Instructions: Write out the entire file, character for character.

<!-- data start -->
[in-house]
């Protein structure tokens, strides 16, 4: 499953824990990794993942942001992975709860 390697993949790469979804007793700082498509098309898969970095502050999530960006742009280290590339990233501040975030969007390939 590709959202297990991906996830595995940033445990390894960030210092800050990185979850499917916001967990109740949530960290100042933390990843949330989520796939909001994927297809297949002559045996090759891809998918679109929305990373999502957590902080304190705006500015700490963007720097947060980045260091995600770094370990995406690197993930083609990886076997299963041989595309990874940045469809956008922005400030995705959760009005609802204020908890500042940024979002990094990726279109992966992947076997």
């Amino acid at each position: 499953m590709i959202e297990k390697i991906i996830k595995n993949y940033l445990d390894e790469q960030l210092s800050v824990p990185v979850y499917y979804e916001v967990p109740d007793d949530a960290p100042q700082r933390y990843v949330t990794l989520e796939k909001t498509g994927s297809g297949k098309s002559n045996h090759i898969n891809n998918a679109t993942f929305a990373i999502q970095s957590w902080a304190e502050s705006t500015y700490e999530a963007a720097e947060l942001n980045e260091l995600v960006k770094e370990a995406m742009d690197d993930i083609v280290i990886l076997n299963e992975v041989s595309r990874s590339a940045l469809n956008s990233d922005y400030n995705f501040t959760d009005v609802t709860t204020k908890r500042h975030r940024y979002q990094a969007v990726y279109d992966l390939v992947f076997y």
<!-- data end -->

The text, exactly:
[in-house]
């Protein structure tokens, strides 16, 4: 499953824990990794993942942001992975709860 390697993949790469979804007793700082498509098309898969970095502050999530960006742009280290590339990233501040975030969007390939 590709959202297990991906996830595995940033445990390894960030210092800050990185979850499917916001967990109740949530960290100042933390990843949330989520796939909001994927297809297949002559045996090759891809998918679109929305990373999502957590902080304190705006500015700490963007720097947060980045260091995600770094370990995406690197993930083609990886076997299963041989595309990874940045469809956008922005400030995705959760009005609802204020908890500042940024979002990094990726279109992966992947076997």
């Amino acid at each position: 499953m590709i959202e297990k390697i991906i996830k595995n993949y940033l445990d390894e790469q960030l210092s800050v824990p990185v979850y499917y979804e916001v967990p109740d007793d949530a960290p100042q700082r933390y990843v949330t990794l989520e796939k909001t498509g994927s297809g297949k098309s002559n045996h090759i898969n891809n998918a679109t993942f929305a990373i999502q970095s957590w902080a304190e502050s705006t500015y700490e999530a963007a720097e947060l942001n980045e260091l995600v960006k770094e370990a995406m742009d690197d993930i083609v280290i990886l076997n299963e992975v041989s595309r990874s590339a940045l469809n956008s990233d922005y400030n995705f501040t959760d009005v609802t709860t204020k908890r500042h975030r940024y979002q990094a969007v990726y279109d992966l390939v992947f076997y």